Cheap Money May Cost Discount Brokers - TheStreet

This column was originally published on RealMoney on Feb. 16 at 10 a.m. EST. It's being republished as a bonus for TheStreet.com readers. For more information about subscribing to RealMoney, please click here.

Shares of discount brokerages

TD Ameritrade

(AMTD) - Get Report

,

E*Trade Financial

(ETFC) - Get Report

and

Charles Schwab

(SCHW) - Get Report

rebounded this week after getting hit on Tuesday by news that

Wells Fargo

(WFC) - Get Report

will offer free trades.

The online brokers were boosted in part by news Wednesday from E*Trade that trading volumes and client assets grew at a healthy clip in January.

But the troubles for the online brokers are far from over, in my view, and free trades from competitors such as Wells Fargo and

Bank of America

(BAC) - Get Report

are only part of the problem.

Here's the other part: These online brokerages get a disturbingly high portion of their revenue and income because they enjoy virtually free loans from their customers. If customers wise up and take away the cheap money -- which they can easily do -- the brokerages will suffer.

Cheap Money

Picking up on a practice started by

Merrill Lynch

(MER)

in 2000, the online brokerages offer laughably low default interest rates on idle cash in client brokerage accounts.

Ameritrade and E*Trade pay a paltry 0.1% for balances up to $5,000 and 0.4% for cash balances of more than $25,000. Because customers could earn as much as 4.8% in a money market account -- the kind of vehicle idle cash used to go into before Merrill Lynch changed things -- clients are giving up considerable sums. On a balance of $10,000 for a year, they forfeit about $440. Charles Schwab is a little better. It pays 1% as a default rate on idle cash for balances up to $100,000.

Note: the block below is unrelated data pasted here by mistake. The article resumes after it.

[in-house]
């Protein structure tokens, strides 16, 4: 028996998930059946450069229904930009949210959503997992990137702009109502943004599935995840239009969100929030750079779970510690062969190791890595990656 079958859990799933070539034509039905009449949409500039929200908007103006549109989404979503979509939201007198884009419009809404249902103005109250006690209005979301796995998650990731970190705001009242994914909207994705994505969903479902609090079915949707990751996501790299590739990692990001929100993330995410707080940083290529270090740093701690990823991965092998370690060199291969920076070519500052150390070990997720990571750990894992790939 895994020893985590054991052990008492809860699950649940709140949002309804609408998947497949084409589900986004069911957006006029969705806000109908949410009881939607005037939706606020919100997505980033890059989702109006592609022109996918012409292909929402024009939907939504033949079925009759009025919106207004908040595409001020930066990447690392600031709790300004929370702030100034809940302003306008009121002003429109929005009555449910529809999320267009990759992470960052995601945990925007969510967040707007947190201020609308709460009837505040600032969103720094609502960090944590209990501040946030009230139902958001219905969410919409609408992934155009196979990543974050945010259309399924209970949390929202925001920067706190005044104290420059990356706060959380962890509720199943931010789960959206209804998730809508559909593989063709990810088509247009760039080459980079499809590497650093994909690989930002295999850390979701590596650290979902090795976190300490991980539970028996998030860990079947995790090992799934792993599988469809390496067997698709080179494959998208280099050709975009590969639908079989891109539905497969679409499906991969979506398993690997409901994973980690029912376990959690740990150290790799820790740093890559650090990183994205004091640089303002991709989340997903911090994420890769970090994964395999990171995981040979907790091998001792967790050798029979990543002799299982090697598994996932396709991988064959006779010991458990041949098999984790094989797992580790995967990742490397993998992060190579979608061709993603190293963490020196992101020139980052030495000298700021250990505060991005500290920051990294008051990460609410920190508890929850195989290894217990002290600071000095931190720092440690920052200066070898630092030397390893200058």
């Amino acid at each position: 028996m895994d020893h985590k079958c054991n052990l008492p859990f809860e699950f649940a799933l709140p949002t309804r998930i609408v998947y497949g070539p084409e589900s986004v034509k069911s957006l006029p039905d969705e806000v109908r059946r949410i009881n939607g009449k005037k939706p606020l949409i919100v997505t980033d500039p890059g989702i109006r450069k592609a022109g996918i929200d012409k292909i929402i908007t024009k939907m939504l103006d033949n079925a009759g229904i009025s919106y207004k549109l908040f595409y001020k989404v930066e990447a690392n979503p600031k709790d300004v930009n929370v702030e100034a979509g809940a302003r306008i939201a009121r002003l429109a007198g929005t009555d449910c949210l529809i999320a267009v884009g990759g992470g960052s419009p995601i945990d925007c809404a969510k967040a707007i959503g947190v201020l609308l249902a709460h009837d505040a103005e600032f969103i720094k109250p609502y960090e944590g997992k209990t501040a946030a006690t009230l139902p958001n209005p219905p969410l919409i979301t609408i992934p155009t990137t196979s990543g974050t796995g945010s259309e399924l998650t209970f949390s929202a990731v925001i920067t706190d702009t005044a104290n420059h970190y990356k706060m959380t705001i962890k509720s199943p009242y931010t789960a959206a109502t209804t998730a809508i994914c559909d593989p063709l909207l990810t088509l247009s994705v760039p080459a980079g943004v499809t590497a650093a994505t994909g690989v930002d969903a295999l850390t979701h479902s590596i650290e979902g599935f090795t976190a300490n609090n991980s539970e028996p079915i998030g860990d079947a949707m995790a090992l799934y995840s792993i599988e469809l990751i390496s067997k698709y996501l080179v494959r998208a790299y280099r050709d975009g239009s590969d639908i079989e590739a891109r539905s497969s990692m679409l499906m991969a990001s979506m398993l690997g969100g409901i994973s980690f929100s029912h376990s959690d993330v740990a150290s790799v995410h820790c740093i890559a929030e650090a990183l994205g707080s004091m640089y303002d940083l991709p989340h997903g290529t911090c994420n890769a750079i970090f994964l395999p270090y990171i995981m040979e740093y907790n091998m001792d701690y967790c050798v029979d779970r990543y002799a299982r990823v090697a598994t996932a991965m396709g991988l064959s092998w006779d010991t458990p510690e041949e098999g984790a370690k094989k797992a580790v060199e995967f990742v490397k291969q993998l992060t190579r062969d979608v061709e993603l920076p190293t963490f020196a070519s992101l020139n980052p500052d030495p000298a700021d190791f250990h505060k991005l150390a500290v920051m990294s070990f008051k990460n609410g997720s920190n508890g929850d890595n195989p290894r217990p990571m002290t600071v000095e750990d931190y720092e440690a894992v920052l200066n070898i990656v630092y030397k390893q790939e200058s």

Yet all three brokerages offer much better rates to clients who ask:

  • E*Trade customers can sweep brokerage account cash into a bank savings account that pays more than 5%. There are no minimums and no restrictions on how long the cash has to stay in the savings account, so the change wouldn't hurt active traders.
  • Charles Schwab clients can sweep excess cash into money market funds that pay an annual yield of 4.7%. The initial minimum is $2,500, but after that it's $500. Clients can move cash out after one day without penalty.
  • Ameritrade customers with $100,000 in assets can earn about 4.4% in a money market fund with an initial purchase of $5,000 and a minimum of $2,000.

If more customers wised up and took advantage of these better deals, what kind of damage would these brokerages suffer? Plenty. I dug into the financials recently to tally the sums, and it's not a pretty picture. Here's a look.

Ameritrade's Potential Damage

On average, Ameritrade clients held a whopping $5.7 billion a day in cash in the last fiscal year, which ended Sept. 30. Ameritrade earned $185 million in fees from a partner that reinvested the cash at higher rates. (The partner is TD Bank USA, a subsidiary of

Toronto-Dominion Bank

(TD) - Get Report

, which owns about 45% of Ameritrade stock.)

Now, here's the troubling part. That $185 million accounted for 10% of Ameritrade revenue for the 2006 fiscal year. Even more ominous, it works out to 21% of the company's $526.7 million in net income for 2006, if you adjust the $185 million down by the company's 38.5% tax rate.

Ameritrade expects to earn even more off of cheap funds this year. The brokerage has told analysts that the profits on sweep account cash will reach $515 million or more in fiscal 2007, in part because it will transfer even more brokerage account cash to TD Bank USA.

That profit growth is crucial, because Ameritrade needs the earnings to fund an aggressive share buyback that investors expect. Ameritrade has about 20 million shares left to go in a 32 million-share repurchase program authorized by the board. So if clients pulled the plug on the cheap loans to Ameritrade, the brokerage's stock could suffer a double whammy.

E*Trade's Potential Damage

Because Ameritrade gets a fee from TD Bank USA for the brokerage account cash, it's easy to see in the financials what Ameritrade makes off the deal.